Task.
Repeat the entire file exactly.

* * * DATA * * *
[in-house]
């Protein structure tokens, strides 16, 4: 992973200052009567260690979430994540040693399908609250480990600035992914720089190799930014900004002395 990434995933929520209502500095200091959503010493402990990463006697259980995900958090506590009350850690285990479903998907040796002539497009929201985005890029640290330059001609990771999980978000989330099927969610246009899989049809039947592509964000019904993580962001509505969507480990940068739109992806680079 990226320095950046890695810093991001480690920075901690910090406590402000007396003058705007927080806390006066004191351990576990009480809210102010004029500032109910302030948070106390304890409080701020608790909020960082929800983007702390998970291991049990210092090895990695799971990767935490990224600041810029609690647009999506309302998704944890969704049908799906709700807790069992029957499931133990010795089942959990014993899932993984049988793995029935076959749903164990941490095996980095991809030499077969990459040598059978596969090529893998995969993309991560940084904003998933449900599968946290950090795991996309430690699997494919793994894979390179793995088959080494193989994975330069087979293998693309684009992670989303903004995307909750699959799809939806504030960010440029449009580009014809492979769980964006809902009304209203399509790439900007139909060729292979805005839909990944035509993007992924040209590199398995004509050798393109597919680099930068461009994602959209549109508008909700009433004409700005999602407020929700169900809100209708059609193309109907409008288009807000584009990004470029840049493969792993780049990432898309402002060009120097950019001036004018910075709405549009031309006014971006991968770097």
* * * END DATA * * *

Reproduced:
[in-house]
């Protein structure tokens, strides 16, 4: 992973200052009567260690979430994540040693399908609250480990600035992914720089190799930014900004002395 990434995933929520209502500095200091959503010493402990990463006697259980995900958090506590009350850690285990479903998907040796002539497009929201985005890029640290330059001609990771999980978000989330099927969610246009899989049809039947592509964000019904993580962001509505969507480990940068739109992806680079 990226320095950046890695810093991001480690920075901690910090406590402000007396003058705007927080806390006066004191351990576990009480809210102010004029500032109910302030948070106390304890409080701020608790909020960082929800983007702390998970291991049990210092090895990695799971990767935490990224600041810029609690647009999506309302998704944890969704049908799906709700807790069992029957499931133990010795089942959990014993899932993984049988793995029935076959749903164990941490095996980095991809030499077969990459040598059978596969090529893998995969993309991560940084904003998933449900599968946290950090795991996309430690699997494919793994894979390179793995088959080494193989994975330069087979293998693309684009992670989303903004995307909750699959799809939806504030960010440029449009580009014809492979769980964006809902009304209203399509790439900007139909060729292979805005839909990944035509993007992924040209590199398995004509050798393109597919680099930068461009994602959209549109508008909700009433004409700005999602407020929700169900809100209708059609193309109907409008288009807000584009990004470029840049493969792993780049990432898309402002060009120097950019001036004018910075709405549009031309006014971006991968770097």